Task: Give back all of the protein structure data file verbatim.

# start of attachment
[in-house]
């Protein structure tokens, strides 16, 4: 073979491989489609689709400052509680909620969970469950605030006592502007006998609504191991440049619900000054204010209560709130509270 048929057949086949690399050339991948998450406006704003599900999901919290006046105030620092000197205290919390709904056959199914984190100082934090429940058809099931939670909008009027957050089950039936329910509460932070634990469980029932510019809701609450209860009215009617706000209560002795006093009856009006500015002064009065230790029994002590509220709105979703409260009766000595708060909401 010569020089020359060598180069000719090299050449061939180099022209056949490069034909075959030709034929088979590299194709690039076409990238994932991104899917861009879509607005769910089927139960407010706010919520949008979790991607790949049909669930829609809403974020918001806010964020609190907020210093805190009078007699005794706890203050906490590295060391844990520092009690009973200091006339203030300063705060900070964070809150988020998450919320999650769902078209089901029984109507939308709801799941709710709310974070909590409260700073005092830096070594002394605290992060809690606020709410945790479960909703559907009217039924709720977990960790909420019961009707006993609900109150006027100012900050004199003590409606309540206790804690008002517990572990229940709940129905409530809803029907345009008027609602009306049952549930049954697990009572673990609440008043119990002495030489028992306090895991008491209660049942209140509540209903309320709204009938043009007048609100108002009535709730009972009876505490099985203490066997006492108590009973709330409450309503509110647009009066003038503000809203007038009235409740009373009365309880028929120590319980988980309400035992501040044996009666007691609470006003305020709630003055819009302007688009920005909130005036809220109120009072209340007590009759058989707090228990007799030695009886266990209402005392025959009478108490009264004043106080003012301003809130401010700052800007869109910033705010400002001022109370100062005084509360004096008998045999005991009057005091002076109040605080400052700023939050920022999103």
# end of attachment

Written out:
[in-house]
């Protein structure tokens, strides 16, 4: 073979491989489609689709400052509680909620969970469950605030006592502007006998609504191991440049619900000054204010209560709130509270 048929057949086949690399050339991948998450406006704003599900999901919290006046105030620092000197205290919390709904056959199914984190100082934090429940058809099931939670909008009027957050089950039936329910509460932070634990469980029932510019809701609450209860009215009617706000209560002795006093009856009006500015002064009065230790029994002590509220709105979703409260009766000595708060909401 010569020089020359060598180069000719090299050449061939180099022209056949490069034909075959030709034929088979590299194709690039076409990238994932991104899917861009879509607005769910089927139960407010706010919520949008979790991607790949049909669930829609809403974020918001806010964020609190907020210093805190009078007699005794706890203050906490590295060391844990520092009690009973200091006339203030300063705060900070964070809150988020998450919320999650769902078209089901029984109507939308709801799941709710709310974070909590409260700073005092830096070594002394605290992060809690606020709410945790479960909703559907009217039924709720977990960790909420019961009707006993609900109150006027100012900050004199003590409606309540206790804690008002517990572990229940709940129905409530809803029907345009008027609602009306049952549930049954697990009572673990609440008043119990002495030489028992306090895991008491209660049942209140509540209903309320709204009938043009007048609100108002009535709730009972009876505490099985203490066997006492108590009973709330409450309503509110647009009066003038503000809203007038009235409740009373009365309880028929120590319980988980309400035992501040044996009666007691609470006003305020709630003055819009302007688009920005909130005036809220109120009072209340007590009759058989707090228990007799030695009886266990209402005392025959009478108490009264004043106080003012301003809130401010700052800007869109910033705010400002001022109370100062005084509360004096008998045999005991009057005091002076109040605080400052700023939050920022999103």